Dying woman names twin as her killer
A dying New Jersey woman identified her identical twin sister as her killer after being knifed in the chest during a fight outside their home, a judge revealed in court on Thursday
A witness heard Anna Ramirez, 27, say, "Amanda, you stabbed me!" as she lay bleeding on the ground, Camden County Superior Court Judge Edward McBride said, citing the witness' statement to cops, The New York Post reported.
The unidentified witness also heard Amanda Ramirez threaten Anna shortly before the stunning intra-family slaying at the Centennial Village Apartments in Camden around 5.40am on Saturday, McBride said.
"Watch what I'll do!" Amanda allegedly said before going into the building to retrieve a large kitchen knife.
The witness, who lives on an upper floor in the same building as the sisters' family, heard the threat while watching from a window and went downstairs, arriving outside just after Anna was stabbed, Mr McBride said.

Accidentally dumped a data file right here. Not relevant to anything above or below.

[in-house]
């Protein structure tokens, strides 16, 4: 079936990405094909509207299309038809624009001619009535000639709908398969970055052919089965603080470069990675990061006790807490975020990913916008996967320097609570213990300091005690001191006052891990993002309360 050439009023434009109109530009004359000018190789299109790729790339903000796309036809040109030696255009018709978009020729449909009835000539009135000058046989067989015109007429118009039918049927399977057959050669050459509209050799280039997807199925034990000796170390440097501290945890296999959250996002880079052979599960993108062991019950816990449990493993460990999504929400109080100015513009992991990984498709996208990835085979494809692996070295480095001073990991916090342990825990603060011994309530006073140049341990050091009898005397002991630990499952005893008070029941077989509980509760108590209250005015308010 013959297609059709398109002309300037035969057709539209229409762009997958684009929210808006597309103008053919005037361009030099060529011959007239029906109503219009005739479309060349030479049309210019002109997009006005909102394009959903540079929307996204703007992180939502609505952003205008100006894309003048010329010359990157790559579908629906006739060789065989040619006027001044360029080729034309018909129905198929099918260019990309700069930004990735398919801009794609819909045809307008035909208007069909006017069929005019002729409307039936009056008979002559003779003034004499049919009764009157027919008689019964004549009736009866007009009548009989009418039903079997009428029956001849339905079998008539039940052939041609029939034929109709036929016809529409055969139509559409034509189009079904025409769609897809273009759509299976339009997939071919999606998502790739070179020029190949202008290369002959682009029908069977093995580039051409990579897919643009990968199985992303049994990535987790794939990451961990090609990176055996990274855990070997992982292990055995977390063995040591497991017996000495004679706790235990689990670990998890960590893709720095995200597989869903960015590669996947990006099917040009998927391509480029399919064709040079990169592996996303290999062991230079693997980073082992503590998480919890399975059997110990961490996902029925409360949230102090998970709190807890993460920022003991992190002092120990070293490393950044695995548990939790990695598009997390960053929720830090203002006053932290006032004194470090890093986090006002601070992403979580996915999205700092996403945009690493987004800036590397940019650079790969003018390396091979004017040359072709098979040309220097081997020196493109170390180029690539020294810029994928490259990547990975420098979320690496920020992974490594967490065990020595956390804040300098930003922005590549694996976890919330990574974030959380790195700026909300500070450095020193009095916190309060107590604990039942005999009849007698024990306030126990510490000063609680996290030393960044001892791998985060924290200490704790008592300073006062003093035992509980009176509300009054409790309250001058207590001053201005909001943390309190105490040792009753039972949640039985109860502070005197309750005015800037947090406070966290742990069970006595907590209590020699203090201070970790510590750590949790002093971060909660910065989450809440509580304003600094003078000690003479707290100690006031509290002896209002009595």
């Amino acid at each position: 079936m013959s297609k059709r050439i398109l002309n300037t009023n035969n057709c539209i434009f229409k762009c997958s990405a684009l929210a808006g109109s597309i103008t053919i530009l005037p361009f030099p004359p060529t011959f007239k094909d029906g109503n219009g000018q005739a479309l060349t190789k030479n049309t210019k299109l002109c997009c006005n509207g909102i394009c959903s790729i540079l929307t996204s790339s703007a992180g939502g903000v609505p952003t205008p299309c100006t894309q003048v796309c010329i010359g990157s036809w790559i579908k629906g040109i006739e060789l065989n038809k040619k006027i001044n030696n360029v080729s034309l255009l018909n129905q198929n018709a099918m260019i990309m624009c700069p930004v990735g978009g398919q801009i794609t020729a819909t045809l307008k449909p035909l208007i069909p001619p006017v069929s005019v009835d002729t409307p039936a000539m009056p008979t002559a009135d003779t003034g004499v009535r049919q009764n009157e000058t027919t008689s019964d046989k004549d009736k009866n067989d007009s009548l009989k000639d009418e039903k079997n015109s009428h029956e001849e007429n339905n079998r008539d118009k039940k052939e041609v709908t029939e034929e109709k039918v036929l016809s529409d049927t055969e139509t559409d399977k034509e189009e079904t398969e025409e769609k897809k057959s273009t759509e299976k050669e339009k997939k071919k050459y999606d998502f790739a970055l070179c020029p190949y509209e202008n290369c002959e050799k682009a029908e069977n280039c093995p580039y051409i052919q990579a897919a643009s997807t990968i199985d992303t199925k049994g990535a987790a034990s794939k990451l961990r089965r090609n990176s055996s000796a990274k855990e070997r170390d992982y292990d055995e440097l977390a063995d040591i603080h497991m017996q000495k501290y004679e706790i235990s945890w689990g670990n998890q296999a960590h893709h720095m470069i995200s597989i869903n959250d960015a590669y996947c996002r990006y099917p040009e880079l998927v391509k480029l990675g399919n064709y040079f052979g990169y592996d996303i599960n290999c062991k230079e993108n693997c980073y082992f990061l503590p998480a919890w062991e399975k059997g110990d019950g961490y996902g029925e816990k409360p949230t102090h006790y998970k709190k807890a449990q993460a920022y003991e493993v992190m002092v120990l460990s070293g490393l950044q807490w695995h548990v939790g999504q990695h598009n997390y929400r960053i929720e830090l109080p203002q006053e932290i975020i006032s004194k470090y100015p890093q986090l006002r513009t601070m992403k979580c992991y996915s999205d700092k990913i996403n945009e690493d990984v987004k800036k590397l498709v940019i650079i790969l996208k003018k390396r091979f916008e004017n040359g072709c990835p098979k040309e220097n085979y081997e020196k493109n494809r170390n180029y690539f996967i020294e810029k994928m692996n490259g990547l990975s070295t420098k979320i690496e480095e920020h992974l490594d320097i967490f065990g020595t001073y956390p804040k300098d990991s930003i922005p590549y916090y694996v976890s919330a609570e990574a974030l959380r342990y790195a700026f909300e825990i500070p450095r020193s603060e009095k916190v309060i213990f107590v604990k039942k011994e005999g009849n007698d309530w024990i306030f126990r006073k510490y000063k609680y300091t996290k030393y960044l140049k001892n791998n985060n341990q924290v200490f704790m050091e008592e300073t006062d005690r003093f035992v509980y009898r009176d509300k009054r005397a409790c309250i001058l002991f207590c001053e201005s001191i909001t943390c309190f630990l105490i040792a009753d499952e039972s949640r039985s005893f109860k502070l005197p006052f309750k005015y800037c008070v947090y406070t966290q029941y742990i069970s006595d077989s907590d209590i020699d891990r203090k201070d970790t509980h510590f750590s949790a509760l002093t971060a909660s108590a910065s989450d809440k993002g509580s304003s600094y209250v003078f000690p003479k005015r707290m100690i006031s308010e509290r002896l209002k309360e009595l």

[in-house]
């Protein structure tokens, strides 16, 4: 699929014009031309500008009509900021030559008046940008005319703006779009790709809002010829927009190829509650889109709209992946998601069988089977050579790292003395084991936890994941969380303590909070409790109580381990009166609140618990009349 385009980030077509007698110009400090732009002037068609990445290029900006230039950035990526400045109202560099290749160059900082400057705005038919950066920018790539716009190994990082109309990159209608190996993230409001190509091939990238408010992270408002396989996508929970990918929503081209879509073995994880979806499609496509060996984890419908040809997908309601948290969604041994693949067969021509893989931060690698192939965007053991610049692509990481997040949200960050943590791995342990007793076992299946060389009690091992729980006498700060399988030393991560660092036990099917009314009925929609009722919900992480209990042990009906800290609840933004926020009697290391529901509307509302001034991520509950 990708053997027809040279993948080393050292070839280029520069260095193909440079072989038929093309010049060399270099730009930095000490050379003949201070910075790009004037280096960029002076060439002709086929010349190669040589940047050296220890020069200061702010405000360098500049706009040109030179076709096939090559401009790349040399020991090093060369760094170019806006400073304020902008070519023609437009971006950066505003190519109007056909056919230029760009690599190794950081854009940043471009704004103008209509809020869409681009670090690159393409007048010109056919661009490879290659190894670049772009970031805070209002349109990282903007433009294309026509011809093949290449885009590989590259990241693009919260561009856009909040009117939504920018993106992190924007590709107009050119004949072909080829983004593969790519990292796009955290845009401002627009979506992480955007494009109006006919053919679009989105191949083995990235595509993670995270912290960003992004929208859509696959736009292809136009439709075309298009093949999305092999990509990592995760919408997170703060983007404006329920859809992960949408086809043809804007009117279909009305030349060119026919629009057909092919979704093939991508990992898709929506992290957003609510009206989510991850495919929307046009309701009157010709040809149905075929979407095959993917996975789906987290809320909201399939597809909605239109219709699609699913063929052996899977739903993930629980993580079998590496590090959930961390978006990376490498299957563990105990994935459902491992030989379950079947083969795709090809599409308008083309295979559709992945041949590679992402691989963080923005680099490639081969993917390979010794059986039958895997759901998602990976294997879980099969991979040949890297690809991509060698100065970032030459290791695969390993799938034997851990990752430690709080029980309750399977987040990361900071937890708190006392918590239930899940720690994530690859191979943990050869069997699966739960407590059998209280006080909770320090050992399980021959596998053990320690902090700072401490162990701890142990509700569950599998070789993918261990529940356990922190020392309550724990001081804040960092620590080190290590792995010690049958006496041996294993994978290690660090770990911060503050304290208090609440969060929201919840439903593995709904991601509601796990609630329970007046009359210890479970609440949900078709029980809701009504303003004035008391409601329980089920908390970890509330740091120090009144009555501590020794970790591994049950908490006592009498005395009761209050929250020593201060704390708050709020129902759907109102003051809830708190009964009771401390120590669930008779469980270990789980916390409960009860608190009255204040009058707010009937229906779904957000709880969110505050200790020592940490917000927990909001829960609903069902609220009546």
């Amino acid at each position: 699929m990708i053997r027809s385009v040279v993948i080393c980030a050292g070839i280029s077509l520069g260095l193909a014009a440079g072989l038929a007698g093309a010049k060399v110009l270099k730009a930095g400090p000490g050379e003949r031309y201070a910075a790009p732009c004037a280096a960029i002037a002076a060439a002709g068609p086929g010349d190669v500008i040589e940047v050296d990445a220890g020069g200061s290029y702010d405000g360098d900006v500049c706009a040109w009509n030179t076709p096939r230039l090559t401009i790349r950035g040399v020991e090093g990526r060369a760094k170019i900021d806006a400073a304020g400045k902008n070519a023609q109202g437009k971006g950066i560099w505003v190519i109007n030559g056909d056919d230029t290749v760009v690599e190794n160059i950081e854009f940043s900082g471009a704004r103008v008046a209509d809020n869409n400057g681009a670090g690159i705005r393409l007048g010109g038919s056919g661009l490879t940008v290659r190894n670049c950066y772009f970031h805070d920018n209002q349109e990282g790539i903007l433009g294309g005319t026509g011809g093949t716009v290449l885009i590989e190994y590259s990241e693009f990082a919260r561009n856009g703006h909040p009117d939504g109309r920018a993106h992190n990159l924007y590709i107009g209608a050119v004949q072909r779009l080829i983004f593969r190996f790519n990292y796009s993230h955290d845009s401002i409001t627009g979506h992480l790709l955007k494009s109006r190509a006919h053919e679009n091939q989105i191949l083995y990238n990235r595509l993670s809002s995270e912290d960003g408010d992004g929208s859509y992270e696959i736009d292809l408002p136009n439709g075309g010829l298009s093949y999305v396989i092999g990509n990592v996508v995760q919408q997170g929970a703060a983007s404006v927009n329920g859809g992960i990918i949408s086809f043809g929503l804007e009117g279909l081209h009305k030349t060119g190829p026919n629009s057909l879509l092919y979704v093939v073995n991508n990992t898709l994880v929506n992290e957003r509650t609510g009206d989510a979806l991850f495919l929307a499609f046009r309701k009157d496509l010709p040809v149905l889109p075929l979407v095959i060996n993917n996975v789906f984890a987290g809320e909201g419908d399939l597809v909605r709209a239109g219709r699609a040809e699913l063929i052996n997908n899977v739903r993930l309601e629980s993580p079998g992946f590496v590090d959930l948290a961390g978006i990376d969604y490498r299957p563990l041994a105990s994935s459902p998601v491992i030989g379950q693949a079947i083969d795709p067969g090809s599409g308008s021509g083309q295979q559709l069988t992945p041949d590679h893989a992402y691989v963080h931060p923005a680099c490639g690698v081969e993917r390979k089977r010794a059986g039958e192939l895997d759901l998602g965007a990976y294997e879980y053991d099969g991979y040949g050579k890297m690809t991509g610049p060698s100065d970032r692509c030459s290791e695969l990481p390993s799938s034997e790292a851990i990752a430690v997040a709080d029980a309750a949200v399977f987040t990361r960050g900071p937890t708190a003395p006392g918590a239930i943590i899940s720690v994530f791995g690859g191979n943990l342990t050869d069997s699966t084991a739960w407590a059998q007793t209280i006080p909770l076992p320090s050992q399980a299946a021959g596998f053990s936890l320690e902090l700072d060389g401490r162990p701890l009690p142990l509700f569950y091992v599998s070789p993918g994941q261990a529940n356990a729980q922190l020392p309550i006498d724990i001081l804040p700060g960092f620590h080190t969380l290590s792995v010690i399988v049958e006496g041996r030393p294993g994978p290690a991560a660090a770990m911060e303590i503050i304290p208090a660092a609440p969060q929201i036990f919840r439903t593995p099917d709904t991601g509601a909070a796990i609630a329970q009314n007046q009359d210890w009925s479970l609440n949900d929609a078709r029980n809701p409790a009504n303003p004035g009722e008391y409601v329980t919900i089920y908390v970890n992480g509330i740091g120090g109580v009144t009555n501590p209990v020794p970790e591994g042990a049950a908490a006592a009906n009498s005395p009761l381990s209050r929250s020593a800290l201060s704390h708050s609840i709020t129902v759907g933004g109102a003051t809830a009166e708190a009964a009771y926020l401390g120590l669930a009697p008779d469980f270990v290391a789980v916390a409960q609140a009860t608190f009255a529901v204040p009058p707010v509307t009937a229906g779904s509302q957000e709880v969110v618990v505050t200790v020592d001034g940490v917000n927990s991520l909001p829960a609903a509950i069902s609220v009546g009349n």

The powerful evidence was revealed during a bail hearing for Amanda, who's charged with aggravated manslaughter in her twin's slaying.
Prosecutor Peter Gallagher also handed up a photo of the knife Amanda allegedly plunged into the left side of Anna's chest.
Authorities haven't alleged a motive for the deadly attack, which came less than two hours after Anna posted a photo on Facebook that shows both sisters smiling with two friends.
Amanda burst into tears when she entered the courtroom and saw nearly 20 friends and family members, including her mother, sitting in the gallery.
Amanda, who didn't speak in court, spent most of the session sobbing at the defence table with her face buried in her left shoulder.
She allegedly gave cops conflicting accounts of the incident, including that Anna had lunged at her with the knife.
Defence lawyer Igor Levenberg didn't challenge probable cause for Amanda's arrest, but asked that she be released without bail to house arrest with permission to leave for work as a home health aide.
But Mr McBride sided with the prosecution - which said Amanda once skipped a court appearance in a previous, sealed prosecution - and ordered her to be held without bail.
Amanda's supporters and her lawyer all declined to comment outside court.
This story first appeared in The New York Post and has been republished here with permission.